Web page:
|Birth name||Miklós Voglhut|
|Also known as||Miklós Vig|
|Born||July 11, 1898
|Died||December 19, 1944
Miklós Vig was a Hungarian cabaret and jazz singer, actor, comedian and theater secretary in the 1920s, 1930s, and 1940s. Born in Budapest on July 11, 1898, he was murdered there on December 19, 1944 by members of the Arrow Cross.
Background and Biography
He was born Miklós Voglhut in 1898 to a Hungarian Jewish family in Budapest, Hungary. Although he went to acting school, he had better success as a cabaret singer. In 1924 as his career was picking up he changed his surname to Vig. He changed his name because Voglhut was a Jewish-sounding name and antisemitism was growing at the time. Vig means cheerful or merry; it is a nice, short, typically Hungarian name that also made a great stage name.
A nephew of Miklós Vig, Dr. John R. Vig, was president of the IEEE in 2009.
The fact that he was married to a Catholic woman, Kati Szőke, and the fact that he changed his name did not save him from the Holocaust. On December 19, 1944, Miklós was among a group of Jews who were bound, lined up along the banks of the Danube and machine-gunned into the river by Hungarian Nazis, members of the Arrow Cross Party. The Shoes on the Danube Promenade honors the memory of those who were murdered in this fashion.
Music and Comedy
He had his first major successes at the Intim Kabaré as a soloist, and later performed frequently in other cabarets including the Budapest Operetta Theatre and Budapest Orfeum. Although he made many recordings, he became most famous as a singer of popular music on the radio. A 1935 article in Színházi Élet describes Miklós as a singer of popular sentimental songs.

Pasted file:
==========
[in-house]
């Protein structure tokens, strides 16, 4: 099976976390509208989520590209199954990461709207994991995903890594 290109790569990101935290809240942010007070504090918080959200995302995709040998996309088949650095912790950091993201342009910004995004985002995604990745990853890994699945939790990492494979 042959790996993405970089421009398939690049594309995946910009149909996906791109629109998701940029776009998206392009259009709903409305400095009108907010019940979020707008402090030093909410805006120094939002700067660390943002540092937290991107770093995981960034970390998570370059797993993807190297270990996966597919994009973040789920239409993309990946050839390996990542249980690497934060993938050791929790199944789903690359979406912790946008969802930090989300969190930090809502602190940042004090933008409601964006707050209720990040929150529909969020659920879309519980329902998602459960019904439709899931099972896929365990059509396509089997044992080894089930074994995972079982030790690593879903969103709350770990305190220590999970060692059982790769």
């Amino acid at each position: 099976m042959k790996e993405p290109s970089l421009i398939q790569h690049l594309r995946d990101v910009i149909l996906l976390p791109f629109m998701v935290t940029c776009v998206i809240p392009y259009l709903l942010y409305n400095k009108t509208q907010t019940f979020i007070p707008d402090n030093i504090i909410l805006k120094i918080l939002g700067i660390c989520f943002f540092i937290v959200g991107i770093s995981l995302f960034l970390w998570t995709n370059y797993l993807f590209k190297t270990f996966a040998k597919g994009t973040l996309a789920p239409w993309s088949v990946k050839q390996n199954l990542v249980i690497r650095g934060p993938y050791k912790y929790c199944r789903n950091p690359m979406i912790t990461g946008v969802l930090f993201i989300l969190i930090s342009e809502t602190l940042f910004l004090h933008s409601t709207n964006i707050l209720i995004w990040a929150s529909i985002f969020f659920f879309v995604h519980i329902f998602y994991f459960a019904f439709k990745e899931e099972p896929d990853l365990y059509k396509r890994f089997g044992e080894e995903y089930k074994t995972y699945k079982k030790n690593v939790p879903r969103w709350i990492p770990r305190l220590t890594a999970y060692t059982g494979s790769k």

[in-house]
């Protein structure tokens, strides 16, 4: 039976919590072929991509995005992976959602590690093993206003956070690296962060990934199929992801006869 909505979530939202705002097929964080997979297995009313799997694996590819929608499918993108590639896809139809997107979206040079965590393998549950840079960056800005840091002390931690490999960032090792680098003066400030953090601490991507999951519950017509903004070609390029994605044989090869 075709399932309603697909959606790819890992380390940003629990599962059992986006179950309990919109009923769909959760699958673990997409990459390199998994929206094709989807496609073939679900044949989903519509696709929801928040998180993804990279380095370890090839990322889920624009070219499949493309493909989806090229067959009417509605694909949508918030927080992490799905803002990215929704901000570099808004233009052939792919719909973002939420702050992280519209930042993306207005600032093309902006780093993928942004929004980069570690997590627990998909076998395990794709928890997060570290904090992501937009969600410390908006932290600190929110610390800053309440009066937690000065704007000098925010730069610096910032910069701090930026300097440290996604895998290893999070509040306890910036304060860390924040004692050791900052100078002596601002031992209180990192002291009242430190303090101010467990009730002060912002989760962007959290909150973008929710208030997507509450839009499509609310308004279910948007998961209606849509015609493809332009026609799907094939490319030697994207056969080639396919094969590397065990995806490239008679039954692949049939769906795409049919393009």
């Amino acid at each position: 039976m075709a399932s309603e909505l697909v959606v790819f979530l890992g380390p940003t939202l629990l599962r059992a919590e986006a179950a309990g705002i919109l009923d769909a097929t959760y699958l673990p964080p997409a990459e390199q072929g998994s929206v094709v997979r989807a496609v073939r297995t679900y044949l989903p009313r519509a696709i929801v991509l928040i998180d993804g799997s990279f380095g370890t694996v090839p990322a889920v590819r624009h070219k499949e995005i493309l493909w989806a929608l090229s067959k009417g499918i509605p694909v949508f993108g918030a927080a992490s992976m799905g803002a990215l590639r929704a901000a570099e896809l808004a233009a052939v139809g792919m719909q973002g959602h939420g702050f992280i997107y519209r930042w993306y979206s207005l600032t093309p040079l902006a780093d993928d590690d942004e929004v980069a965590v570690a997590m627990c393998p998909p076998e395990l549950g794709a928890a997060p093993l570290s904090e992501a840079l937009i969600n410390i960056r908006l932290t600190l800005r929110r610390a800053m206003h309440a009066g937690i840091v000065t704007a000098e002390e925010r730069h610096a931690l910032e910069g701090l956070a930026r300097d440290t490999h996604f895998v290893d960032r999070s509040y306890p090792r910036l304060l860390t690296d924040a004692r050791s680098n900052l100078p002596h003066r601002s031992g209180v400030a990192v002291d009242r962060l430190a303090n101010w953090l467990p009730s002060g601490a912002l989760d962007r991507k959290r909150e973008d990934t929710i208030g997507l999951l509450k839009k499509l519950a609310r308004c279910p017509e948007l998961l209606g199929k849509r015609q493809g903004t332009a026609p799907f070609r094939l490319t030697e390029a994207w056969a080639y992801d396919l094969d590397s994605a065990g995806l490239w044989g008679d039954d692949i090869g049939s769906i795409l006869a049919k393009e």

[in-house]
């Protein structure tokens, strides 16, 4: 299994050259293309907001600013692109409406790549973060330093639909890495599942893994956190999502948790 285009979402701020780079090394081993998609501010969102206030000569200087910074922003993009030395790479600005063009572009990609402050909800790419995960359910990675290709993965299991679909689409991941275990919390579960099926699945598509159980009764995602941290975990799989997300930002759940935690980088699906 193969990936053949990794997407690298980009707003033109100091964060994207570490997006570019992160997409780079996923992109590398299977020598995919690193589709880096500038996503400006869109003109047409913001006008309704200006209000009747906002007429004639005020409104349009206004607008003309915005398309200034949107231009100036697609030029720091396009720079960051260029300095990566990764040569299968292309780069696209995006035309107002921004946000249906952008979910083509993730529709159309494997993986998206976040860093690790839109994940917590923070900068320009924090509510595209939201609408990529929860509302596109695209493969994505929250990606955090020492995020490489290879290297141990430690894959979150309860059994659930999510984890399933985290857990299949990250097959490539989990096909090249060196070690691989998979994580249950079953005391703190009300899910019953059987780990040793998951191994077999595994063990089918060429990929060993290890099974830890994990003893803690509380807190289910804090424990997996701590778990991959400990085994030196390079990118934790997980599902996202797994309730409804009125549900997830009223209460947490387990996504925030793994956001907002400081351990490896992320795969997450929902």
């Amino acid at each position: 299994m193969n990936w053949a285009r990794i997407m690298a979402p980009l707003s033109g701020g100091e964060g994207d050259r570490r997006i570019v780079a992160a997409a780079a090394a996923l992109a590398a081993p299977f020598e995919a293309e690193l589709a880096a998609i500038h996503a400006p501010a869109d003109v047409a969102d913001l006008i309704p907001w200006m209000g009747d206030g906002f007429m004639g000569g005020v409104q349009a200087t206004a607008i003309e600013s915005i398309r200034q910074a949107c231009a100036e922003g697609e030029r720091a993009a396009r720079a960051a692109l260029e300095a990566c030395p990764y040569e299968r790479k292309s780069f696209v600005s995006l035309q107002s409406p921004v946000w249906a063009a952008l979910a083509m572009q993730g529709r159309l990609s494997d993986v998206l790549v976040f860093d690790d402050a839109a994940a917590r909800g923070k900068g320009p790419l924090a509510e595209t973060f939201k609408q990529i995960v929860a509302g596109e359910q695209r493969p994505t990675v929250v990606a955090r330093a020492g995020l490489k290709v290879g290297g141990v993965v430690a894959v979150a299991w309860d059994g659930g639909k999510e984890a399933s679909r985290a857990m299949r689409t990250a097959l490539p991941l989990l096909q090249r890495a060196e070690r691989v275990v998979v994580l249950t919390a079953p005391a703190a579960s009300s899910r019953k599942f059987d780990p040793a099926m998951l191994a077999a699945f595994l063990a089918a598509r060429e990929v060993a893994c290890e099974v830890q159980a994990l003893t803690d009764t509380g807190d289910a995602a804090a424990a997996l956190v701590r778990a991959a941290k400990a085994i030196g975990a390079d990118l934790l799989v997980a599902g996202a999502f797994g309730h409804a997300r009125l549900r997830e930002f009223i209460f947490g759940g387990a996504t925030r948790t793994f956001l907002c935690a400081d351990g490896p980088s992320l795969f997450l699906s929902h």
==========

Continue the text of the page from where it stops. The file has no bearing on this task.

According to Gramofon (the Hungarian Jazz and Classical music magazine), Miklós was considered part of the first generation of recorded Hungarian musicians. When Deutsche Gramophone found themselves falling behind the competition, they signed Miklós who ultimately became their first dance-music star "beloved all around the country." 
As a comedian, he performed in the early 1920s at various cabarets including the Rakéta Kabaré - occasionally with female partner Annus Nagy.
- Hungarian Electronic Library (Hungarian)
- The JAZZ Discography
- Magyar Jazzkutatási Társaság (Hungarian)
- SzocHáló Társadalomtudomány (Hungarian)
- Yad Vashem A Page of Testimony
- Voglhut Family History, by Imre Voglhut, unpublished
- All About Jazz
- Eye-witness testimony of a girl (name?) who saw what was happening and jumped into the river to get away - she then informed the surviving family.
- Ökotáj Színházi Élet, 1935. 32. szám (Hungarian)
- Gramofon – Klasszikus és Jazz 1997.10.01 by Oldal Gábor (Hungarian)
- Discographie der österreichischen Populärmusik Erfassung österreichischer Tanz-, Jazz- und U-Musikaufnahmen 1900 - 1958
- Hungarian Jazz Discography 1905-2000 by Géza Gábor Simon, Budapest, 2005. ISBN 963-219-002-5